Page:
Jeremy Powers Cinci 3 Win - ©jeffrey jakucyk

Make your off-season count and you could be winning like Jeremy Powers. © Jeffrey Jakucyk

Done for the season? Put on a few extra pounds? Want to race better next year? While some of you may be hitting the trails and mountain biking, and others are beginning their road seasons, for some of you, cyclocross is the main focus, so it’s still (thankfully) the off-season. From our archives, we’ve brought you USAC Level 2 coach Mike Birner of Mid-Maryland Coaching to help guide you through your off-season training to build for next year.

The Off-Season

You’re done. You’re tired. You’ve hung up the bike. It’s time to take a break, but not too much of a break. This time of year can play an important role in how you will prepare for the following season. If you take too much time off, you’ll lose all of the fitness gains you made in the previous months. Take too little time off and you’ll never feel fully recovered mentally or physically to put a full effort in come springtime. Finding that balance is the key to a successful off-season.

You’ve likely noticed that as this past season progressed you had a ‘stair step’ effect in your training and recovery. Weeks of training and overload were then followed by a period of recovery to realize those gains. This was repeated throughout the season until your final tapering and peak. This same concept should also be applied to your overall plan year to year. Training should not be thought of just in terms of the season that’s right in front of you. To continue your progression you want to ‘stair step’ your fitness from one season to the next by building on the fitness gains from the previous year. To do this it’s critical not to lose the fitness that you already have in order to avoid starting at the bottom again each season.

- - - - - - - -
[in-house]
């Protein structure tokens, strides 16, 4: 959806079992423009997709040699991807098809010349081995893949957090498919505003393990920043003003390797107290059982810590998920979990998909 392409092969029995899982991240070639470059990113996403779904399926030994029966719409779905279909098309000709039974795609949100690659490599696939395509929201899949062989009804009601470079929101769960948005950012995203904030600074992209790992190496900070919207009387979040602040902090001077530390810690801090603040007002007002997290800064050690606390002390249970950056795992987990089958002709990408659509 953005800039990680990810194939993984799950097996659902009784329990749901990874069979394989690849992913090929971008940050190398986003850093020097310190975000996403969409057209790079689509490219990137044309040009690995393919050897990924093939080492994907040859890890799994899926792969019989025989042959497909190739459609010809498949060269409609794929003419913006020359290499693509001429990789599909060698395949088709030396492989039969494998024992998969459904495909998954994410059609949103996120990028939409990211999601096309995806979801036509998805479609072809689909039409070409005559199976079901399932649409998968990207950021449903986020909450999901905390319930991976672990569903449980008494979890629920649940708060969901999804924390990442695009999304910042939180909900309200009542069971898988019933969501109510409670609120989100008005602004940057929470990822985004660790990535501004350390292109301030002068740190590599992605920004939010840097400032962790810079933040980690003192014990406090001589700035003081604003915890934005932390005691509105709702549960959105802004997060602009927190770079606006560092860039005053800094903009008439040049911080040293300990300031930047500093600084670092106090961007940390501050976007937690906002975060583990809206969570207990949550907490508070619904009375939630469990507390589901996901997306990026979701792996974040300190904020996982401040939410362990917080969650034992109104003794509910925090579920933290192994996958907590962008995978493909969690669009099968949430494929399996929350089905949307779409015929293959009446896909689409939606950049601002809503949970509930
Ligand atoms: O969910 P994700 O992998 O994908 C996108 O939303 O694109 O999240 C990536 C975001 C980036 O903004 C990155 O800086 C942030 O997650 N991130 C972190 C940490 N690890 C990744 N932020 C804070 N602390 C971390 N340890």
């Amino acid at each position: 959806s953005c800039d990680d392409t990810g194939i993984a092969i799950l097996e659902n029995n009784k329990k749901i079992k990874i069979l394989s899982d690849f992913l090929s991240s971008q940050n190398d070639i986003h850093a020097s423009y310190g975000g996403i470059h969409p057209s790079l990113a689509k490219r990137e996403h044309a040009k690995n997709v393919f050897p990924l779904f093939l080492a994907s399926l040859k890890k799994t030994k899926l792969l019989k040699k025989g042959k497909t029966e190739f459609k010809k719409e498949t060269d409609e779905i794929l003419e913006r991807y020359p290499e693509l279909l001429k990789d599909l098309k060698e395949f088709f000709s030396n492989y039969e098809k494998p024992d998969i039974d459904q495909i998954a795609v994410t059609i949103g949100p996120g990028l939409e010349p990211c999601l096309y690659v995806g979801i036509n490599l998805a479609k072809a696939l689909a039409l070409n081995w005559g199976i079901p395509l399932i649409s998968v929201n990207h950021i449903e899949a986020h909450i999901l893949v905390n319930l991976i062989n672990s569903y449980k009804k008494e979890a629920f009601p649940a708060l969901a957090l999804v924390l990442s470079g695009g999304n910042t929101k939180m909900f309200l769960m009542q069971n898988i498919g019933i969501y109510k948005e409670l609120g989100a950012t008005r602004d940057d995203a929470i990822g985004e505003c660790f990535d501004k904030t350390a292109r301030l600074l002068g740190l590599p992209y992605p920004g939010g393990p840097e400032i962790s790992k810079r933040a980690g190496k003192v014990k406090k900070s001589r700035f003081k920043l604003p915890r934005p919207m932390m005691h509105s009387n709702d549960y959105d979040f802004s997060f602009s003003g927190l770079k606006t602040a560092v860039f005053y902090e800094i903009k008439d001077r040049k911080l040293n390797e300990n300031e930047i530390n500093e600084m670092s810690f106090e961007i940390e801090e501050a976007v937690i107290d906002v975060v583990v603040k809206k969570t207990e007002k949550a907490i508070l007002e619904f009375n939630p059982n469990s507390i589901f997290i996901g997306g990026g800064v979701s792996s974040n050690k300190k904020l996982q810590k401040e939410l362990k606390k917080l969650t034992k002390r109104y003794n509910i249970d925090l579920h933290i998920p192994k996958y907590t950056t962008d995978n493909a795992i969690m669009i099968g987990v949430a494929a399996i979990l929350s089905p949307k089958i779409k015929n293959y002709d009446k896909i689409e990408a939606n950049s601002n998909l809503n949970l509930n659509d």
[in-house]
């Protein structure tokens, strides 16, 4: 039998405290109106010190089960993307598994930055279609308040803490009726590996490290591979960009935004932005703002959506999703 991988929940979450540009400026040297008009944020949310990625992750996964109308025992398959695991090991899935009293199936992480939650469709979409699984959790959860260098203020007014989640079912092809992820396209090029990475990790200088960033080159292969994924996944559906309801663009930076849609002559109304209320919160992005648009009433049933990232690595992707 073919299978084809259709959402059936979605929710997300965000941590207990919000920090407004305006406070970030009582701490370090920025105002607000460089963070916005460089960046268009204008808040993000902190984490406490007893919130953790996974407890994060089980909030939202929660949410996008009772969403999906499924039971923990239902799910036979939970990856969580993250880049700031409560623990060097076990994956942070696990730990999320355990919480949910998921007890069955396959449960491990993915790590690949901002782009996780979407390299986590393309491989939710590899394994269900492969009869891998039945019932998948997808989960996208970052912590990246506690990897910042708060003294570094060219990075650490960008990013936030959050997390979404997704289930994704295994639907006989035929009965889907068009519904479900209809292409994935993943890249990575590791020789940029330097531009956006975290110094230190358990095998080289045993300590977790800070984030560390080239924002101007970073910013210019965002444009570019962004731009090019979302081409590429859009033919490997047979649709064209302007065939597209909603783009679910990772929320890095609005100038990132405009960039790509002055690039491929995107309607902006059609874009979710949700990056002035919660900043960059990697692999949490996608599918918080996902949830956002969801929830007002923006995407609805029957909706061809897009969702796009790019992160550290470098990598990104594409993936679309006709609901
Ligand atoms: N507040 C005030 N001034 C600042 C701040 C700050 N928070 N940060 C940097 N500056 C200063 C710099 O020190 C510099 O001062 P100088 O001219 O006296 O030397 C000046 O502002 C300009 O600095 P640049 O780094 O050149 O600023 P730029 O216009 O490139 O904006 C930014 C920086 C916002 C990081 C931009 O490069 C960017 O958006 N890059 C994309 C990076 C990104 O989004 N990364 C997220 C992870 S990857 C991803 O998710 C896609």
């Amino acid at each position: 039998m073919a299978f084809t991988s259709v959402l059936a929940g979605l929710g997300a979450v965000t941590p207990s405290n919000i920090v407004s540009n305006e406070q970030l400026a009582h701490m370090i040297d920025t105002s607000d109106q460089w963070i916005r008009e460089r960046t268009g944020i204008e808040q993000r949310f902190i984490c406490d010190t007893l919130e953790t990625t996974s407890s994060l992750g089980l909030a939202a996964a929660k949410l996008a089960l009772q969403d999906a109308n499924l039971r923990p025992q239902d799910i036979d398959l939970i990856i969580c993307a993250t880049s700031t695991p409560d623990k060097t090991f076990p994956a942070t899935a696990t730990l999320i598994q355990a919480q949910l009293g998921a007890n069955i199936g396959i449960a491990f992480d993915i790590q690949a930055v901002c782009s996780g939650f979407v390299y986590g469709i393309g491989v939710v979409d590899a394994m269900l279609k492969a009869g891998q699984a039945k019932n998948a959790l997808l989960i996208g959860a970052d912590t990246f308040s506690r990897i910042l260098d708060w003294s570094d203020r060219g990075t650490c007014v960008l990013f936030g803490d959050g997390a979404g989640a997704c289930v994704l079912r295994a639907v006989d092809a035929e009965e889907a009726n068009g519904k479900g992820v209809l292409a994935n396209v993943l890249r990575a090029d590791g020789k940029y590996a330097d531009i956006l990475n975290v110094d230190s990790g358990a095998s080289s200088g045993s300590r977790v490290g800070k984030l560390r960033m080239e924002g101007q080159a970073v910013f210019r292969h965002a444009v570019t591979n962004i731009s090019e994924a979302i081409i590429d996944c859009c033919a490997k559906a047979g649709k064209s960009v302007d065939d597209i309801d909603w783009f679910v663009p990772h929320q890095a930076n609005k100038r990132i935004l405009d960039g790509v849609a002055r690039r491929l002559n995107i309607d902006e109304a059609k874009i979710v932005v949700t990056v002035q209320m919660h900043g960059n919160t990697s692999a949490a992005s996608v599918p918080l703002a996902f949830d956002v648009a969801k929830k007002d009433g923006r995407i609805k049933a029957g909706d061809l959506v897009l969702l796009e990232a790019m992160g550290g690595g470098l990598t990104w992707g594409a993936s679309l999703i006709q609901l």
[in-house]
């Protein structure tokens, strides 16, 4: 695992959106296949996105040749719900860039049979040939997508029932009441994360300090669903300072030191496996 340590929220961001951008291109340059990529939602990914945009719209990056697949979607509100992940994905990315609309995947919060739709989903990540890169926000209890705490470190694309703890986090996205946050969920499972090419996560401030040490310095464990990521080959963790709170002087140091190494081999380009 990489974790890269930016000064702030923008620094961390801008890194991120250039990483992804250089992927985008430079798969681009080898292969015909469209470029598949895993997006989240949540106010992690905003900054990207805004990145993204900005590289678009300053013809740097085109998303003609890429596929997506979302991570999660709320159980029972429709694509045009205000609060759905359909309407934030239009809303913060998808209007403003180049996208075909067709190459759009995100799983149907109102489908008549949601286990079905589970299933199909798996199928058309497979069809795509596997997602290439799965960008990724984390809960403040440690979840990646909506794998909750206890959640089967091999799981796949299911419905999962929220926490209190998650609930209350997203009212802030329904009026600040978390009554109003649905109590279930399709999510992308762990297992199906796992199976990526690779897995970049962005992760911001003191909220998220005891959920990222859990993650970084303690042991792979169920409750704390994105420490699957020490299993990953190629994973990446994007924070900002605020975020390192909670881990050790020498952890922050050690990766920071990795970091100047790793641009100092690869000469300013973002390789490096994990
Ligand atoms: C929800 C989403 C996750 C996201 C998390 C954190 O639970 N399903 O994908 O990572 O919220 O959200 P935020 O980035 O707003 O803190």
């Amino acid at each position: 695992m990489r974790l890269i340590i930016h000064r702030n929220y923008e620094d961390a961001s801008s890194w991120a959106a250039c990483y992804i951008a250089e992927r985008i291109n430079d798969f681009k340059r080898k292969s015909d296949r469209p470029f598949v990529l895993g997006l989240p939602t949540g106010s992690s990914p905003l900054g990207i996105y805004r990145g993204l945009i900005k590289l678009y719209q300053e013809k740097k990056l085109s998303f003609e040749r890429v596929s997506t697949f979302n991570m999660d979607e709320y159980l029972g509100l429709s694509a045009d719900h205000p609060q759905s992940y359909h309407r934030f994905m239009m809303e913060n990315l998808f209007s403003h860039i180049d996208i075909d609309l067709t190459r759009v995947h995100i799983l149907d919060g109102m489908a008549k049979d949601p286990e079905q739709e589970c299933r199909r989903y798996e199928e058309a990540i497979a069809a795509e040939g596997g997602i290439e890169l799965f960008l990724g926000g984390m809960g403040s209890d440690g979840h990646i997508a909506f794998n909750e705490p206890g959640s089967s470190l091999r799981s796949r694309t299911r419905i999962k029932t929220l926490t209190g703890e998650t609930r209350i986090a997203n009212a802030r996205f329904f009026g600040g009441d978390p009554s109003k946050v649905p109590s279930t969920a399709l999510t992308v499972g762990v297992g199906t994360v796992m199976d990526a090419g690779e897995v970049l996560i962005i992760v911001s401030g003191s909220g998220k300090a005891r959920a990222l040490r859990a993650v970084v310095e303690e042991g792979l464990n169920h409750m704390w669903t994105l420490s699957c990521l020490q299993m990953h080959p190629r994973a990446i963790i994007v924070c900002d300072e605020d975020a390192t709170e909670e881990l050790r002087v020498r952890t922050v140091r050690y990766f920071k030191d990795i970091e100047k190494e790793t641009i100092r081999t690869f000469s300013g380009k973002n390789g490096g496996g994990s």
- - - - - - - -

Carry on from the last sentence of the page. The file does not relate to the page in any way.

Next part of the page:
Closing Out the Season:

Before we talk about rest and you get too comfortable on the couch, there are a few things that need to be done. Take a moment to make some notes about the season, especially if you haven’t been doing so race by race. Look back over the events that you’ve done and list where you think you went wrong and where you succeeded. Write down details such as what parts of certain courses you had difficulty with, such as a particular off camber or a certain hill. What courses suited your abilities and what types of efforts comprised that course? Also, make note of where you think your training fell into place or didn’t quite work out. Did you feel like you were lacking in power on the flat sections? Did you feel like you had your starts dialed in? Even include details about what you learned regarding equipment choices for each event. Would you have benefited by a more aggressive tread or a lower tire pressure, or was the gearing you had not sufficient? You’ll find that the more details you write down, the more it becomes clear as to what you’ll need to work on for next year. Keep these notes in a safe place. As we discussed in the first article, you’ll use them as a reference when you start to plan your 2009 season.